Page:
The 11-member group sent a 100-troop brigade, called Southeast Europe Brigade or SEEBRIG, to the war zone in 2006.
"It's to have a discussion about SEEBRIG and how SEEBRIG can potentially help in Afghanistan again possibly by undertaking a training mission," the official said when asked about Gates's priorities in Kiev.
"Given the need for trainers in Afghanistan, could SEEBRIG undertake or consider doing such a mission there?" the official said.
The six-year-old war in Afghanistan, overshadowed in the United States by Iraq, tops Gates's agenda this week. After meetings in Kiev, the secretary stops in Prague on his way to a meeting of NATO defense ministers in the Netherlands.
There, he will argue yet again that progress in Afghanistan could be lost if NATO members do not dedicate more combat troops, trainers and equipment to the fight. Already, violence has soared in 2007 and military officers say the Taliban is trying to import the deadly roadside bomb technology that has been used in Iraq.
While in Kiev, Gates will meet with Ukraine's president, prime minister and defense minister and ask about their security priorities and defense reforms. Ukraine is considered a strong U.S. partner in Iraq and the Pentagon thinks Kiev might send troops to Afghanistan as well.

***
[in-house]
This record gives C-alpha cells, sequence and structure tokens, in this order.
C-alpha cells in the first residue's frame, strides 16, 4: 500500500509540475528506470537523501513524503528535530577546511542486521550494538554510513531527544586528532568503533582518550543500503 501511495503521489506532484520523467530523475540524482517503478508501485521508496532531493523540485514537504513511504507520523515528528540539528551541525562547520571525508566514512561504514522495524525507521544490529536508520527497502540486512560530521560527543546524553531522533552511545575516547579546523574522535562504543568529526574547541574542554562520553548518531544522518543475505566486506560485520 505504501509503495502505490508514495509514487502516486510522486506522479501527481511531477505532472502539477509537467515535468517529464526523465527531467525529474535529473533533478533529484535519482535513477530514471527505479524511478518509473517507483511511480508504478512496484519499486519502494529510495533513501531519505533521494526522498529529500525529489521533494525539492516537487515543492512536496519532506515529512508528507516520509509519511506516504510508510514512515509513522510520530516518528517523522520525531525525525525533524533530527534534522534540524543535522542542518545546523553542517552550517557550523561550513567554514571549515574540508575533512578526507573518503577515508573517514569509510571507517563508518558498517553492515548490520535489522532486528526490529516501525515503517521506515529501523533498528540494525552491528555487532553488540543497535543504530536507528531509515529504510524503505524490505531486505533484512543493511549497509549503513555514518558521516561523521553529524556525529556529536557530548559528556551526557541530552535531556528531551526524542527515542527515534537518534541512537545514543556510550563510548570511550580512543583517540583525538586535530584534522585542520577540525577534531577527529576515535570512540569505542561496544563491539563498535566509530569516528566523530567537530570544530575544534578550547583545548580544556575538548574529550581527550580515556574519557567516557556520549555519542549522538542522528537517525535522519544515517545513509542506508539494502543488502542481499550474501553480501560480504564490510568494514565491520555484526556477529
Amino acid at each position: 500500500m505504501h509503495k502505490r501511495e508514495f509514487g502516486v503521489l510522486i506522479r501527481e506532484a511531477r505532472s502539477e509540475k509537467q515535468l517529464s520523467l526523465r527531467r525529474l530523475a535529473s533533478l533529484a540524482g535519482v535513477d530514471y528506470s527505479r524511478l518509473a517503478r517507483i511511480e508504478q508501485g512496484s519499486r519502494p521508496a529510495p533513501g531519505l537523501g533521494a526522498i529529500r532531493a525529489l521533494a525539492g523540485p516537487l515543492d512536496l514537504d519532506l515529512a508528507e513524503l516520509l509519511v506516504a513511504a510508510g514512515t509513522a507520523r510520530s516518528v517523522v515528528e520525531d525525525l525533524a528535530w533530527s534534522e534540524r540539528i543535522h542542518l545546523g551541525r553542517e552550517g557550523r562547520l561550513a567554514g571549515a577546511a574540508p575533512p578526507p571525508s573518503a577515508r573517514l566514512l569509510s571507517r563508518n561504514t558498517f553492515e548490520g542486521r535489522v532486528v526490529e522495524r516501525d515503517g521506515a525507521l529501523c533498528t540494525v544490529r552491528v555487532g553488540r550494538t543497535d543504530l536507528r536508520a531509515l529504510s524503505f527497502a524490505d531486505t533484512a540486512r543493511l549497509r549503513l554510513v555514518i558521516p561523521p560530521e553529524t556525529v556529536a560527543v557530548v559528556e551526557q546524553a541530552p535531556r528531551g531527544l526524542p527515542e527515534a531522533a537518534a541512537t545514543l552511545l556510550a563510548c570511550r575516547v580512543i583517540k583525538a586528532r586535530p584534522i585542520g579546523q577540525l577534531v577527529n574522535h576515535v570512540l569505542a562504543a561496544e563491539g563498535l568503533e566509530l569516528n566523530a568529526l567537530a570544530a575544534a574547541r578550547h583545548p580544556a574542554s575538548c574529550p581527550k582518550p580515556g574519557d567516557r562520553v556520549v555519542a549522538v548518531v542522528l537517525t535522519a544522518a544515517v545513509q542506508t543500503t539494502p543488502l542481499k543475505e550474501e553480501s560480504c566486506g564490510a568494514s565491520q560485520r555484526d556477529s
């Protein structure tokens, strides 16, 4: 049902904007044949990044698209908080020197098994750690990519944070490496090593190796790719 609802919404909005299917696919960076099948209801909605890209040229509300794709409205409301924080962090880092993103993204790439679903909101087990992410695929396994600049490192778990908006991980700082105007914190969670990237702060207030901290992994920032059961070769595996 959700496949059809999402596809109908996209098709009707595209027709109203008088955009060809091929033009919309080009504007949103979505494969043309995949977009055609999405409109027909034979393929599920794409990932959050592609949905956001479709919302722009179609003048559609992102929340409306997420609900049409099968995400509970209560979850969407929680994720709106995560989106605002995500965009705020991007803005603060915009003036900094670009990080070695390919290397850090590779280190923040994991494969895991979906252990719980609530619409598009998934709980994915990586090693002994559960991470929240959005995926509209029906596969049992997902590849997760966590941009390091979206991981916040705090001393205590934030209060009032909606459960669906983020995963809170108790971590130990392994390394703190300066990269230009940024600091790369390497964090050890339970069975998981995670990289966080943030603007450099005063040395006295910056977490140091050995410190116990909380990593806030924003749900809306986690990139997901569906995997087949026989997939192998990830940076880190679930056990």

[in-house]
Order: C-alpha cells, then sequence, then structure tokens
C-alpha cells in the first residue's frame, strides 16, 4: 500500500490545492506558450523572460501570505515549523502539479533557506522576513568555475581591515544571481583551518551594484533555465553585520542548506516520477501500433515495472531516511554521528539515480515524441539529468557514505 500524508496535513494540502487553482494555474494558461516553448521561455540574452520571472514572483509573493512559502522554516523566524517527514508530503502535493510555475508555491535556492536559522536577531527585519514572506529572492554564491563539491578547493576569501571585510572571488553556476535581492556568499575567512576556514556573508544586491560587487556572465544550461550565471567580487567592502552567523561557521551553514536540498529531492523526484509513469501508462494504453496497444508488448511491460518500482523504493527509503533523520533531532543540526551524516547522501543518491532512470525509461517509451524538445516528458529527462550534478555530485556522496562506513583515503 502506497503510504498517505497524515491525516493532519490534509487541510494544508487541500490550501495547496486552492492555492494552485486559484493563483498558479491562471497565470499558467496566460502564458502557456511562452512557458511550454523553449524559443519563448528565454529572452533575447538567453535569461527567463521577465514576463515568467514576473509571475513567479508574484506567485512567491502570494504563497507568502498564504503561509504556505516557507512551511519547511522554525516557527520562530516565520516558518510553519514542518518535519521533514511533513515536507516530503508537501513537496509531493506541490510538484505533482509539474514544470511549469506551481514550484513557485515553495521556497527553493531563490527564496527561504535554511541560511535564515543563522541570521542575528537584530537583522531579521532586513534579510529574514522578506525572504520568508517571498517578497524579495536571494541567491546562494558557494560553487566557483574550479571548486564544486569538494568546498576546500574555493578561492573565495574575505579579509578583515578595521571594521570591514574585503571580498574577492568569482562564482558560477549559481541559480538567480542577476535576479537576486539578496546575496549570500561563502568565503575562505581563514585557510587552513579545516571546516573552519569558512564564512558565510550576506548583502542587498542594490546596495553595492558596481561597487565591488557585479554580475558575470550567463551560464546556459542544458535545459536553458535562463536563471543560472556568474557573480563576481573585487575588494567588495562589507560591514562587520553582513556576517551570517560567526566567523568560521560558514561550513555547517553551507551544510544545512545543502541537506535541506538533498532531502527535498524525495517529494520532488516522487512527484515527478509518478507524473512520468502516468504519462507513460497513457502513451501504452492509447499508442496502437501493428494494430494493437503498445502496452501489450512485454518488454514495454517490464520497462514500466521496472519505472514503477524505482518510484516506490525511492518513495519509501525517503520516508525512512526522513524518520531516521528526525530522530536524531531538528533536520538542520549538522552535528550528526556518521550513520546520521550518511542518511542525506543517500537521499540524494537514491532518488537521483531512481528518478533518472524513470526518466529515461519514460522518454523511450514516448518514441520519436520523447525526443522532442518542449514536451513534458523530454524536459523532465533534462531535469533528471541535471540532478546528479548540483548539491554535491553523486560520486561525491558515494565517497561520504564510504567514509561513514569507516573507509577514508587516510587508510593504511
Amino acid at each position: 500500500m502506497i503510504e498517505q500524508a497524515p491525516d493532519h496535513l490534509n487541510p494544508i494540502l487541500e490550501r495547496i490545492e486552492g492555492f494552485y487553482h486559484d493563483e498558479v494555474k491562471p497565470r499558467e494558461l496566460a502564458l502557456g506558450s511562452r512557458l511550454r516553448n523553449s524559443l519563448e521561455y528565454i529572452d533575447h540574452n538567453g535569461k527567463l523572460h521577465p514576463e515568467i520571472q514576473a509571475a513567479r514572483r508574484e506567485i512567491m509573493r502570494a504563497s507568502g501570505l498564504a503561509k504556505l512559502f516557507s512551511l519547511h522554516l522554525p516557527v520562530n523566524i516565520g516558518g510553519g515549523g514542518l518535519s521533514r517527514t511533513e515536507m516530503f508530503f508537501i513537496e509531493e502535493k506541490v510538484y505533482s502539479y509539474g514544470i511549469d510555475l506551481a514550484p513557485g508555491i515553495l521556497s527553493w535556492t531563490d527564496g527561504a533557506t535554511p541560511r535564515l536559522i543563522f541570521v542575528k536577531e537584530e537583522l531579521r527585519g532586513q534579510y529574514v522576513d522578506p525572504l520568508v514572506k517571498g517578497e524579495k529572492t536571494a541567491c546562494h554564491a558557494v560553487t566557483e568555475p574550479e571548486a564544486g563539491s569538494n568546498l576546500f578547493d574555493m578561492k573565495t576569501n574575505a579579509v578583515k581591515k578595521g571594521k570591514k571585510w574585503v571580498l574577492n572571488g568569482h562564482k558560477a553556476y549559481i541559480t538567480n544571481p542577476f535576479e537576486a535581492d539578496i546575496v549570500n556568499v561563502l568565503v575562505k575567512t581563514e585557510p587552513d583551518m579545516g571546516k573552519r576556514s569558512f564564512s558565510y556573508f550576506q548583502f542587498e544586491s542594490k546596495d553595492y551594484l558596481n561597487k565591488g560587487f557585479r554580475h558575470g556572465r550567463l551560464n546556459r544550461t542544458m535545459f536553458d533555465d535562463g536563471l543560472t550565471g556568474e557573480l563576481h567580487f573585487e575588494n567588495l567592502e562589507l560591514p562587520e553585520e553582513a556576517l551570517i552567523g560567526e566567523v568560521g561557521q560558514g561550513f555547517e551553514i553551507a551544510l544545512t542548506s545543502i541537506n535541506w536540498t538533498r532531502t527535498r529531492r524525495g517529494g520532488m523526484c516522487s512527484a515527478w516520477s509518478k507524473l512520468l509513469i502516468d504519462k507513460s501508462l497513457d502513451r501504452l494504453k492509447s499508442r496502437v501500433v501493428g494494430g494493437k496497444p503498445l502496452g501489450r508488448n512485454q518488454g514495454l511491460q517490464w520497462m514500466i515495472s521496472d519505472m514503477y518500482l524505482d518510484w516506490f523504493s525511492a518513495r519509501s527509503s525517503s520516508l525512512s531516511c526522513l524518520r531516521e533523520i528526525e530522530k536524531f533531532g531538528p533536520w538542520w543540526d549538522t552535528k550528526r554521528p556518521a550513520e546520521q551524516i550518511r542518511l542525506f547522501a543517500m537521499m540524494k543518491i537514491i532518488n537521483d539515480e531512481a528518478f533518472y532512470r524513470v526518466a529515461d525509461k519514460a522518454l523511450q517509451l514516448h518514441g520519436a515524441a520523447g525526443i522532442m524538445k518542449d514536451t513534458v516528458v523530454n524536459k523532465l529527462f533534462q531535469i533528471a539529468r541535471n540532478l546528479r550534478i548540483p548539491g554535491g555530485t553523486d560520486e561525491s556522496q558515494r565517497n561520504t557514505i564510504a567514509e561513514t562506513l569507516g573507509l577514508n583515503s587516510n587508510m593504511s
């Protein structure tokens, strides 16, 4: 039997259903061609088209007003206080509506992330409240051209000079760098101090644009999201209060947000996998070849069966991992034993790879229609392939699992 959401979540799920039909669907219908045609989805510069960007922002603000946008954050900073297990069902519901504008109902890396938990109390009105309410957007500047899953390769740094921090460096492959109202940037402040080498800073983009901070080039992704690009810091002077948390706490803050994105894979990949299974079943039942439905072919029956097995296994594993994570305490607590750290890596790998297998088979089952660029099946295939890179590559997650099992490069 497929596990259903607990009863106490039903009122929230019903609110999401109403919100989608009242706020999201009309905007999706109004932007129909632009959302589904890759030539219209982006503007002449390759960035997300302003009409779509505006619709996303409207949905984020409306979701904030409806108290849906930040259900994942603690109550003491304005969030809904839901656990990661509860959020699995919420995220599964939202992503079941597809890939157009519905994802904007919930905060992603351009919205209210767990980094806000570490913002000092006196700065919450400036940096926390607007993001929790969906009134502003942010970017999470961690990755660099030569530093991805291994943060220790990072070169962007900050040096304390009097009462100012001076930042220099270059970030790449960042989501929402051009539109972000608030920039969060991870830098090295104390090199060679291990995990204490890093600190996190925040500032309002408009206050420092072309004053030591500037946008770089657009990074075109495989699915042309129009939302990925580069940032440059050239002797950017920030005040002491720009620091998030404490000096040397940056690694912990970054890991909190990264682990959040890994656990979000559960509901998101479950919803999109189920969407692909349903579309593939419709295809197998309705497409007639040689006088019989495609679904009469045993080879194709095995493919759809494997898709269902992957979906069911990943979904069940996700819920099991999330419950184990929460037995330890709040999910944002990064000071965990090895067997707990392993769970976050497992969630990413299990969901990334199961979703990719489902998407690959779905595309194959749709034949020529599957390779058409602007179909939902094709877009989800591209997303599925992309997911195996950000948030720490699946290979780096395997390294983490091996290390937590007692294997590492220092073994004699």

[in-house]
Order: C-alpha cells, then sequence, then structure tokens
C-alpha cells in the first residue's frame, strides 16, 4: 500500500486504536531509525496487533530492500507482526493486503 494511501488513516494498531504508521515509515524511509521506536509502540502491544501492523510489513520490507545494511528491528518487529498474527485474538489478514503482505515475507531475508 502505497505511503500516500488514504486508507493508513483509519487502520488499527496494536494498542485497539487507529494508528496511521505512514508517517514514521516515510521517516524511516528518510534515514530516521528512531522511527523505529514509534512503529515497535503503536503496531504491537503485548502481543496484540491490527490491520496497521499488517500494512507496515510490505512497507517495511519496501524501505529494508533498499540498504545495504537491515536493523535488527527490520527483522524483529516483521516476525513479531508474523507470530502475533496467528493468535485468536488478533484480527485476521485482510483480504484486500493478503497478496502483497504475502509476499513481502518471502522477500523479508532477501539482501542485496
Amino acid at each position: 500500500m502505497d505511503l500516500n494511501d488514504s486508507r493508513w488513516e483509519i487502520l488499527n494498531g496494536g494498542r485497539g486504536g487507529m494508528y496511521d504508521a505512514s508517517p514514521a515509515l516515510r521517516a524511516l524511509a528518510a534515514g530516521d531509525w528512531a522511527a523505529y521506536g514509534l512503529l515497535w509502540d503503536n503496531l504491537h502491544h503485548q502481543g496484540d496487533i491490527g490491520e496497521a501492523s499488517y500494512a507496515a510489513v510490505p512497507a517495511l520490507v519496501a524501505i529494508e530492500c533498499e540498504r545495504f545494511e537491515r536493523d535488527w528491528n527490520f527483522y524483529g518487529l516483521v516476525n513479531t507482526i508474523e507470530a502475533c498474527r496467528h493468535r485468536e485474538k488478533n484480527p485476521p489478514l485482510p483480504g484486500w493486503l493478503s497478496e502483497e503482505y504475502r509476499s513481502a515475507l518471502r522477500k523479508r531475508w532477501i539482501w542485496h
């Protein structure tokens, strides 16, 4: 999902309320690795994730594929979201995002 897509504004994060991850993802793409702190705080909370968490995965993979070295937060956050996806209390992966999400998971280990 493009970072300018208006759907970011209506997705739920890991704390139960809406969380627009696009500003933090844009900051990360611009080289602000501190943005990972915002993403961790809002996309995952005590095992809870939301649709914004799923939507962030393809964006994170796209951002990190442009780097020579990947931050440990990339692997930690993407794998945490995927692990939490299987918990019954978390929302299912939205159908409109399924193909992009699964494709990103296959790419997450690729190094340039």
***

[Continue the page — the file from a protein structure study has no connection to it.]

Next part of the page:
Ukraine receives U.S. military assistance with equipment and training. In 2007, it received $10 million in U.S. military equipment and $1.7 million in training funds.
Gates also will discuss the pace of defense reforms among members of the Southeast Europe Defense Ministerial and what more is needed for NATO integration, U.S. officials said.
U.S. pins Kosovo force on NATO's Afghan commitment
By Kristin Roberts October 21, 2007
KIEV (Reuters) - U.S. Defense Secretary Robert Gates will consider shifting U.S. troops from Kosovo to Afghanistan next year if NATO allies do not fulfill their commitments, U.S. government officials said.
Gates, in Ukraine on Sunday to ask eastern European countries for help in the war, had first considered laying the threat before NATO defense ministers this week at a meeting in the Netherlands, senior U.S. officials said.
But upon the advice of senior military officers, the Pentagon chief has extended the U.S. commitment to Kosovo to summer 2008. If NATO allies have not sent more troops, trainers and equipment to Afghanistan by then, Washington will consider pulling its 1,600 troops out of NATO's Kosovo force KFOR.